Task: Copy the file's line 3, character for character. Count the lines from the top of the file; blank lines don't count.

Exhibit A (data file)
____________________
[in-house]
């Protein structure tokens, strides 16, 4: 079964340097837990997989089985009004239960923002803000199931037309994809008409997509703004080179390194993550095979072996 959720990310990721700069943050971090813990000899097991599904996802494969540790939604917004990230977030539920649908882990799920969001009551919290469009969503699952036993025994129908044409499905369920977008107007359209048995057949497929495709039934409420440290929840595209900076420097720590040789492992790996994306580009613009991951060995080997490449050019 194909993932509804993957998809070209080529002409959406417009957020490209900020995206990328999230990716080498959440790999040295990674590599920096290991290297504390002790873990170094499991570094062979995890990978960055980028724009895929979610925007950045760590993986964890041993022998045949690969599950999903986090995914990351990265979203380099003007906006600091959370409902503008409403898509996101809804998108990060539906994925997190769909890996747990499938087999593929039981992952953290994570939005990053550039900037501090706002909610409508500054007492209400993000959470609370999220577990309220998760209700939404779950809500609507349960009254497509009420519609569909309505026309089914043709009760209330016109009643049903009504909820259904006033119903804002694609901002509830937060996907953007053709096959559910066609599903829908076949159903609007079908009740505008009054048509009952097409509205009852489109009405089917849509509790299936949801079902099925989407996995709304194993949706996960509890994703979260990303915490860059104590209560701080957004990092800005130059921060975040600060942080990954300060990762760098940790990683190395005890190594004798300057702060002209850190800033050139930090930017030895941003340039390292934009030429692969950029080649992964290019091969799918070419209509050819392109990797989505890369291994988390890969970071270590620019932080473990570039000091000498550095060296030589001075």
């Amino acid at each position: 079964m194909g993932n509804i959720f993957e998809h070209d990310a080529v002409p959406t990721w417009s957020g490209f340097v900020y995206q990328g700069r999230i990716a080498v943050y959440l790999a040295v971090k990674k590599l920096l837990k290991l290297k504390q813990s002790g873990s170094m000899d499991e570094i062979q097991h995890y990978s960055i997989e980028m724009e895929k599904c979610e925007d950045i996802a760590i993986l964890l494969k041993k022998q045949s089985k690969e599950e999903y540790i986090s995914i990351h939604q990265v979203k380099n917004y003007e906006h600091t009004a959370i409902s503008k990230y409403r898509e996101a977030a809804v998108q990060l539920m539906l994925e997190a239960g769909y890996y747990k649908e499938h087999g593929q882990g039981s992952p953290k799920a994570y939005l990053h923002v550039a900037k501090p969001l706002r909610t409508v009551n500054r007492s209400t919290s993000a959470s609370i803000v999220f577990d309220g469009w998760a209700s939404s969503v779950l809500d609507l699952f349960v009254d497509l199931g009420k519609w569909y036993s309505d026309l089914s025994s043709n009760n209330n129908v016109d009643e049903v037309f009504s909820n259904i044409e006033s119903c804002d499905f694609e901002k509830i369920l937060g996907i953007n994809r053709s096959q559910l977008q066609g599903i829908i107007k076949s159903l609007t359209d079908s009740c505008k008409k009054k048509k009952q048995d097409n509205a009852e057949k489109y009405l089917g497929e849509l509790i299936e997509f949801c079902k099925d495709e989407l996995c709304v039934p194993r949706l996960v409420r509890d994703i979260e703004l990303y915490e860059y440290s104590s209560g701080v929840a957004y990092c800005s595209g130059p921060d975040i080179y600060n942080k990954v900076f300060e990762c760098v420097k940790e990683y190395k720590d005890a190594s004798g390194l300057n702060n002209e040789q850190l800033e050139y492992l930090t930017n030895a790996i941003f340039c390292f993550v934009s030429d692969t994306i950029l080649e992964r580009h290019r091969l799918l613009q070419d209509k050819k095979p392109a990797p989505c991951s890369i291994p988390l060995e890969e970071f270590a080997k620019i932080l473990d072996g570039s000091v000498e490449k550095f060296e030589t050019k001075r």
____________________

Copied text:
């Amino acid at each position: 079964m194909g993932n509804i959720f993957e998809h070209d990310a080529v002409p959406t990721w417009s957020g490209f340097v900020y995206q990328g700069r999230i990716a080498v943050y959440l790999a040295v971090k990674k590599l920096l837990k290991l290297k504390q813990s002790g873990s170094m000899d499991e570094i062979q097991h995890y990978s960055i997989e980028m724009e895929k599904c979610e925007d950045i996802a760590i993986l964890l494969k041993k022998q045949s089985k690969e599950e999903y540790i986090s995914i990351h939604q990265v979203k380099n917004y003007e906006h600091t009004a959370i409902s503008k990230y409403r898509e996101a977030a809804v998108q990060l539920m539906l994925e997190a239960g769909y890996y747990k649908e499938h087999g593929q882990g039981s992952p953290k799920a994570y939005l990053h923002v550039a900037k501090p969001l706002r909610t409508v009551n500054r007492s209400t919290s993000a959470s609370i803000v999220f577990d309220g469009w998760a209700s939404s969503v779950l809500d609507l699952f349960v009254d497509l199931g009420k519609w569909y036993s309505d026309l089914s025994s043709n009760n209330n129908v016109d009643e049903v037309f009504s909820n259904i044409e006033s119903c804002d499905f694609e901002k509830i369920l937060g996907i953007n994809r053709s096959q559910l977008q066609g599903i829908i107007k076949s159903l609007t359209d079908s009740c505008k008409k009054k048509k009952q048995d097409n509205a009852e057949k489109y009405l089917g497929e849509l509790i299936e997509f949801c079902k099925d495709e989407l996995c709304v039934p194993r949706l996960v409420r509890d994703i979260e703004l990303y915490e860059y440290s104590s209560g701080v929840a957004y990092c800005s595209g130059p921060d975040i080179y600060n942080k990954v900076f300060e990762c760098v420097k940790e990683y190395k720590d005890a190594s004798g390194l300057n702060n002209e040789q850190l800033e050139y492992l930090t930017n030895a790996i941003f340039c390292f993550v934009s030429d692969t994306i950029l080649e992964r580009h290019r091969l799918l613009q070419d209509k050819k095979p392109a990797p989505c991951s890369i291994p988390l060995e890969e970071f270590a080997k620019i932080l473990d072996g570039s000091v000498e490449k550095f060296e030589t050019k001075r």